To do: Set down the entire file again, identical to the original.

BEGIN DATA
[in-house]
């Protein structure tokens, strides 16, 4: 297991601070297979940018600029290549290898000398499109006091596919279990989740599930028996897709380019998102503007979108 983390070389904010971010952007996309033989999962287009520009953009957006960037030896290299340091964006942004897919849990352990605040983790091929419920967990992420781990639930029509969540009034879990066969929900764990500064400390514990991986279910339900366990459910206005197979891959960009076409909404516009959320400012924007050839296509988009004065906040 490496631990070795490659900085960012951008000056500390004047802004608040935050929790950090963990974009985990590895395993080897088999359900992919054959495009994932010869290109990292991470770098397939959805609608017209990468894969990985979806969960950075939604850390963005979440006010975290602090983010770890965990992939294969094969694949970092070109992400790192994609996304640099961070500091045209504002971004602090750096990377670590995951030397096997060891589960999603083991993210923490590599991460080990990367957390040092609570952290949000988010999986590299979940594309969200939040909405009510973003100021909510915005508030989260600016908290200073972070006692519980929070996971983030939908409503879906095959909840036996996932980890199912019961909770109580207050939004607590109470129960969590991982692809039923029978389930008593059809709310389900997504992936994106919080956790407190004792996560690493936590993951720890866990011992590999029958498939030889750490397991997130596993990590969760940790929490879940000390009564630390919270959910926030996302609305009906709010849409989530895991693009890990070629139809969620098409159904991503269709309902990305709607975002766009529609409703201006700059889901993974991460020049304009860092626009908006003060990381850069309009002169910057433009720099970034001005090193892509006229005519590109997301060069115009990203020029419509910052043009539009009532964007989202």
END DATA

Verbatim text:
[in-house]
């Protein structure tokens, strides 16, 4: 297991601070297979940018600029290549290898000398499109006091596919279990989740599930028996897709380019998102503007979108 983390070389904010971010952007996309033989999962287009520009953009957006960037030896290299340091964006942004897919849990352990605040983790091929419920967990992420781990639930029509969540009034879990066969929900764990500064400390514990991986279910339900366990459910206005197979891959960009076409909404516009959320400012924007050839296509988009004065906040 490496631990070795490659900085960012951008000056500390004047802004608040935050929790950090963990974009985990590895395993080897088999359900992919054959495009994932010869290109990292991470770098397939959805609608017209990468894969990985979806969960950075939604850390963005979440006010975290602090983010770890965990992939294969094969694949970092070109992400790192994609996304640099961070500091045209504002971004602090750096990377670590995951030397096997060891589960999603083991993210923490590599991460080990990367957390040092609570952290949000988010999986590299979940594309969200939040909405009510973003100021909510915005508030989260600016908290200073972070006692519980929070996971983030939908409503879906095959909840036996996932980890199912019961909770109580207050939004607590109470129960969590991982692809039923029978389930008593059809709310389900997504992936994106919080956790407190004792996560690493936590993951720890866990011992590999029958498939030889750490397991997130596993990590969760940790929490879940000390009564630390919270959910926030996302609305009906709010849409989530895991693009890990070629139809969620098409159904991503269709309902990305709607975002766009529609409703201006700059889901993974991460020049304009860092626009908006003060990381850069309009002169910057433009720099970034001005090193892509006229005519590109997301060069115009990203020029419509910052043009539009009532964007989202």